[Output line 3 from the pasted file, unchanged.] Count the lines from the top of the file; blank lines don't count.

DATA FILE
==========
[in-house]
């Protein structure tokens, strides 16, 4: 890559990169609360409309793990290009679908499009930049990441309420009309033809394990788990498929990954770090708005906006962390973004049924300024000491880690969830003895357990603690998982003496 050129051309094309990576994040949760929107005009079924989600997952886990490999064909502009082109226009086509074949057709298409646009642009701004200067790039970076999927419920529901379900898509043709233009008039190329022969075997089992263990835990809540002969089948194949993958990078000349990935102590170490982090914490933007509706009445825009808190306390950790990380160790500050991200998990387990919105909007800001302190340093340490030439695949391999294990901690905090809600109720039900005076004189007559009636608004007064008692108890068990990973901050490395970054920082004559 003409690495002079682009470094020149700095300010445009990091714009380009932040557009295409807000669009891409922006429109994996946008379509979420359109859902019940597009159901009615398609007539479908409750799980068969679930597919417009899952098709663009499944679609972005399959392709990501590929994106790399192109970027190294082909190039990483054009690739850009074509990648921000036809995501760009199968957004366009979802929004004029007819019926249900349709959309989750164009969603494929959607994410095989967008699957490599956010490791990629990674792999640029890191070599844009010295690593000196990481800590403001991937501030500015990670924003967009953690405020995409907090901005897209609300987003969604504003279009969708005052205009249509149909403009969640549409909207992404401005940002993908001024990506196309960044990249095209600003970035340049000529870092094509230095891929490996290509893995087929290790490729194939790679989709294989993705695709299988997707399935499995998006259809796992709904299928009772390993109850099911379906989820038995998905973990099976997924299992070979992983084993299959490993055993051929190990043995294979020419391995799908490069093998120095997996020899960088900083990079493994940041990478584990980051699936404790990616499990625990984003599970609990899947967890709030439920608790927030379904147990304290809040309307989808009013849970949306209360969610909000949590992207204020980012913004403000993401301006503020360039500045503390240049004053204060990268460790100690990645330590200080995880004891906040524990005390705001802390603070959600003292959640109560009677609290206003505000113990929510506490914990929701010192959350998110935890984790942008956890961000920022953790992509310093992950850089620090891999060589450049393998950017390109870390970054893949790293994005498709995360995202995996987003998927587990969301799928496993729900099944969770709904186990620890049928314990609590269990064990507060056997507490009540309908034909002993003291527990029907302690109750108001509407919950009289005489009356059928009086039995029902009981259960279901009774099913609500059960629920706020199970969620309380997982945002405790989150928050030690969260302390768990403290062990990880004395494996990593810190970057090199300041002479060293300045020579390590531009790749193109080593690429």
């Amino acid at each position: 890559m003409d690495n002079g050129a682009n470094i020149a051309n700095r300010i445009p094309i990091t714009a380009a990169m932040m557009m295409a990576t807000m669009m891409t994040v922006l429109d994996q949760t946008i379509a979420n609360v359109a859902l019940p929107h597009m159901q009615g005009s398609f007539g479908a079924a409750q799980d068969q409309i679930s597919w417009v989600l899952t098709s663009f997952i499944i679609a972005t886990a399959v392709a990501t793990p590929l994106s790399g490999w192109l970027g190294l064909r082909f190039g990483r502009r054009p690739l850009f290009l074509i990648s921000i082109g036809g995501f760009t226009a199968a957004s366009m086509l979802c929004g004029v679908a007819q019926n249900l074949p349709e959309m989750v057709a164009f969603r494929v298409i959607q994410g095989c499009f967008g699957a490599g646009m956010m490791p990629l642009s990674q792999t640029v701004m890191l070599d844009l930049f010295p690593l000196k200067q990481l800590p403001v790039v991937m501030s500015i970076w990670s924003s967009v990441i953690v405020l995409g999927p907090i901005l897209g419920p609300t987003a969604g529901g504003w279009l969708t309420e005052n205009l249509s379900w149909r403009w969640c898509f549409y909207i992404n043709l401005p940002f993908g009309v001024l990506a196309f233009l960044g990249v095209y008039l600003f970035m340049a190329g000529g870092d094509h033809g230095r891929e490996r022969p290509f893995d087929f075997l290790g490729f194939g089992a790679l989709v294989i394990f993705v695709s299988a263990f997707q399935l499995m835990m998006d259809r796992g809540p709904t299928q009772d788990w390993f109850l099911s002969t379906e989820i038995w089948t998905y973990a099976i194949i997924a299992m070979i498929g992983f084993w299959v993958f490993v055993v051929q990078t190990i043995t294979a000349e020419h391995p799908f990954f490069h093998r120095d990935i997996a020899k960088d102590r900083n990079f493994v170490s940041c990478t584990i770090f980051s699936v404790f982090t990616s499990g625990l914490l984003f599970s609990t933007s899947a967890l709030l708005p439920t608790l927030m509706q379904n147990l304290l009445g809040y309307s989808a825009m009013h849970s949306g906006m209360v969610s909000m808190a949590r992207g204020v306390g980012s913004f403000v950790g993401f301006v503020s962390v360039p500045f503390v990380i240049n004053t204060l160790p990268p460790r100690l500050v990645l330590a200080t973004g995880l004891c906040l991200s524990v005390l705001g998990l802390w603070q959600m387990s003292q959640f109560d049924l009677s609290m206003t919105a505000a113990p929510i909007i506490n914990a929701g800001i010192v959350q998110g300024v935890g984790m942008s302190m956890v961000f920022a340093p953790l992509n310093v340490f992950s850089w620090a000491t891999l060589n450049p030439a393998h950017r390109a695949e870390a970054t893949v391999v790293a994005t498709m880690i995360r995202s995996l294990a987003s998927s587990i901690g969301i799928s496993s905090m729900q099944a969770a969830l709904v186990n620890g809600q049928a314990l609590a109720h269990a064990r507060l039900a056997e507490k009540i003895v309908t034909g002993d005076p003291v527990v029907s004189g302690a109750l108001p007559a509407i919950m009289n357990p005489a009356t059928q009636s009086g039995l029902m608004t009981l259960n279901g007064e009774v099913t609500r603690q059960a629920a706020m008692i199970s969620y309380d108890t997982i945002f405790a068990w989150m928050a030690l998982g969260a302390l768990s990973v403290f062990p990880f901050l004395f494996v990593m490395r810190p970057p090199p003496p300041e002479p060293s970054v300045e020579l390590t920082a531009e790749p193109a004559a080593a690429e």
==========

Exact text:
């Amino acid at each position: 890559m003409d690495n002079g050129a682009n470094i020149a051309n700095r300010i445009p094309i990091t714009a380009a990169m932040m557009m295409a990576t807000m669009m891409t994040v922006l429109d994996q949760t946008i379509a979420n609360v359109a859902l019940p929107h597009m159901q009615g005009s398609f007539g479908a079924a409750q799980d068969q409309i679930s597919w417009v989600l899952t098709s663009f997952i499944i679609a972005t886990a399959v392709a990501t793990p590929l994106s790399g490999w192109l970027g190294l064909r082909f190039g990483r502009r054009p690739l850009f290009l074509i990648s921000i082109g036809g995501f760009t226009a199968a957004s366009m086509l979802c929004g004029v679908a007819q019926n249900l074949p349709e959309m989750v057709a164009f969603r494929v298409i959607q994410g095989c499009f967008g699957a490599g646009m956010m490791p990629l642009s990674q792999t640029v701004m890191l070599d844009l930049f010295p690593l000196k200067q990481l800590p403001v790039v991937m501030s500015i970076w990670s924003s967009v990441i953690v405020l995409g999927p907090i901005l897209g419920p609300t987003a969604g529901g504003w279009l969708t309420e005052n205009l249509s379900w149909r403009w969640c898509f549409y909207i992404n043709l401005p940002f993908g009309v001024l990506a196309f233009l960044g990249v095209y008039l600003f970035m340049a190329g000529g870092d094509h033809g230095r891929e490996r022969p290509f893995d087929f075997l290790g490729f194939g089992a790679l989709v294989i394990f993705v695709s299988a263990f997707q399935l499995m835990m998006d259809r796992g809540p709904t299928q009772d788990w390993f109850l099911s002969t379906e989820i038995w089948t998905y973990a099976i194949i997924a299992m070979i498929g992983f084993w299959v993958f490993v055993v051929q990078t190990i043995t294979a000349e020419h391995p799908f990954f490069h093998r120095d990935i997996a020899k960088d102590r900083n990079f493994v170490s940041c990478t584990i770090f980051s699936v404790f982090t990616s499990g625990l914490l984003f599970s609990t933007s899947a967890l709030l708005p439920t608790l927030m509706q379904n147990l304290l009445g809040y309307s989808a825009m009013h849970s949306g906006m209360v969610s909000m808190a949590r992207g204020v306390g980012s913004f403000v950790g993401f301006v503020s962390v360039p500045f503390v990380i240049n004053t204060l160790p990268p460790r100690l500050v990645l330590a200080t973004g995880l004891c906040l991200s524990v005390l705001g998990l802390w603070q959600m387990s003292q959640f109560d049924l009677s609290m206003t919105a505000a113990p929510i909007i506490n914990a929701g800001i010192v959350q998110g300024v935890g984790m942008s302190m956890v961000f920022a340093p953790l992509n310093v340490f992950s850089w620090a000491t891999l060589n450049p030439a393998h950017r390109a695949e870390a970054t893949v391999v790293a994005t498709m880690i995360r995202s995996l294990a987003s998927s587990i901690g969301i799928s496993s905090m729900q099944a969770a969830l709904v186990n620890g809600q049928a314990l609590a109720h269990a064990r507060l039900a056997e507490k009540i003895v309908t034909g002993d005076p003291v527990v029907s004189g302690a109750l108001p007559a509407i919950m009289n357990p005489a009356t059928q009636s009086g039995l029902m608004t009981l259960n279901g007064e009774v099913t609500r603690q059960a629920a706020m008692i199970s969620y309380d108890t997982i945002f405790a068990w989150m928050a030690l998982g969260a302390l768990s990973v403290f062990p990880f901050l004395f494996v990593m490395r810190p970057p090199p003496p300041e002479p060293s970054v300045e020579l390590t920082a531009e790749p193109a004559a080593a690429e």